IDEOLOGY & THE APPOINTMENT OF FEDERAL JUDGES:
THE POSITION OF THE INSTITUTE FOR JUSTICE
By Clint Bolick
We have always asserted, in Democratic and Republican administrations alike, that the U.S. Senate's advice and consent role should be both robust and principled. At the same time, the President is constitutionally entrusted with the authority to nominate federal judges; and in past administrations, the Senate has accorded due deference to the President to nominate judges who reflect his philosophy. To preserve the independence of the judiciary and to keep the confirmation process moving, the Senate has focused primarily on the qualifications and judicial temperament of nominees to district and ap- pellate judgeships, confining questions about ideology to nominees' ability and willing- ness to abide by the constitutional oath and adhere to the rule of law.
What we are now seeing is an effort by Leftwing advocacy groups, like People for the American Way and the Alliance for Justice, to elevate political ideology to an unprece- dented level of consideration. They seek to manipulate the Senate into abandoning its traditional role and bringing the judicial confirmation process to a halt, solely on the grounds that the President is nominating highly qualified judges who share his philoso- phy. And I fear that this hearing, far from exploring important philosophical issues, is really an attempt to place an academic fig-leaf on a partisan and fiercely ideological campaign of judicial obstructionism.
Although my organization is keenly interested in the composition of the federal judiciary, I want to state at the outset that the Institute for Justice did not oppose a single judicial nominee during the eight years of the Clinton administration. That is emphatically not because the Clinton administration nominated only moderate judges. To the contrary, Clinton's judicial appointees as a whole, and especially his appointees to the U.S. Su- preme Court, have been demonstrably more Liberal than the judges appointed by Pres- idents Reagan and Bush.
Rather, the reason that we refrained from opposing Clinton judicial nominees is self-re- straint. We believe that it is essential to the integrity of our organization to choose our battles carefully. For nominees to judgeships in U.S. District Courts and U.S. Courts of Appeals--whose decisions are subject to review by higher courts--our touchstone is whether a judicial nominee is so extreme that his or her willingness and ability to enforce the rule of law is seriously called into question.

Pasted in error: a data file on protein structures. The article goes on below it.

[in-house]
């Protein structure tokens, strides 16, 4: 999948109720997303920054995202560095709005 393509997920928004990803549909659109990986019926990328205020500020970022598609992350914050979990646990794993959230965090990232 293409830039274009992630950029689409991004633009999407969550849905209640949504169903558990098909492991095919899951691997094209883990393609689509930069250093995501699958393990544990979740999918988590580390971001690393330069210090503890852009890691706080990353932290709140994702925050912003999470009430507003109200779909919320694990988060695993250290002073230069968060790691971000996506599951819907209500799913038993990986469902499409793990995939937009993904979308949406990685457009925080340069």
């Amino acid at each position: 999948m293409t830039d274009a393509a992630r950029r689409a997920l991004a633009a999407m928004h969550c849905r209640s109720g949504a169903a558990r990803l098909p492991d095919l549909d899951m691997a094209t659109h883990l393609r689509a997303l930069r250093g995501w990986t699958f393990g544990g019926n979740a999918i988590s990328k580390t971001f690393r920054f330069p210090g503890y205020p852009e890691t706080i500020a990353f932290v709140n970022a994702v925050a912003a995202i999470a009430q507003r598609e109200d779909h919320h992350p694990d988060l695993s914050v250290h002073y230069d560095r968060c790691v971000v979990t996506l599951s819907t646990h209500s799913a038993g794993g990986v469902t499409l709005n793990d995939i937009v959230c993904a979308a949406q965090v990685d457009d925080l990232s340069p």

That is not just our touchstone. It reflects the same approach that the U.S. Senate has traditionally taken toward lower court judgeships for 200 hundred years. The approach was summed up in 1994 by Sen. Joseph Biden, who articulated three attributes that he would consider for nominees to District Courts and Courts of Appeals:
First, that the nominee has the capacity, competence, and temperament to be on the Court of Appeals or a trial court.
Second, is the nominee of good character and free of conflict of interest?
Third, would the nominee faithfully apply the U.S. Constitution and the precedents of the U.S. Supreme Court?
If they meet those three tests, assuming they are not on the ideological fringe and they are not eccentrics or fanatics who are so out of the mainstream that you question their competence, character and/or temperament, then it seems to me they should be given an opportunity to occupy the seats for which they have been nominated.
This approach reflects well the respective constitutional roles given to the President and the Senate--the President to make nominations and the Senate to advise and consent. At a time of divided government, the system would grind to a halt if the Senate refused to confirm nominations based on mere philosophical differences between senators and the President. Historically, and continuing in recent years, Republican-controlled Senates have confirmed the vast majority of Democratic administration judicial nominees and vice-versa. If we are contemplating a sea-change from traditional practice to a situation in which the Senate delays or denies confirmation to well-qualified, mainstream judicial nominees on differences of philosophy--or, more egregiously, to the ideological whims of a single senator withholding a "blue slip"--we had better contemplate the serious conse- quences. As Senator Patrick Leahy declared in 1997, "Those who delay or prevent the filling of [judicial] vacancies must understand that they are delaying or preventing the administration of justice."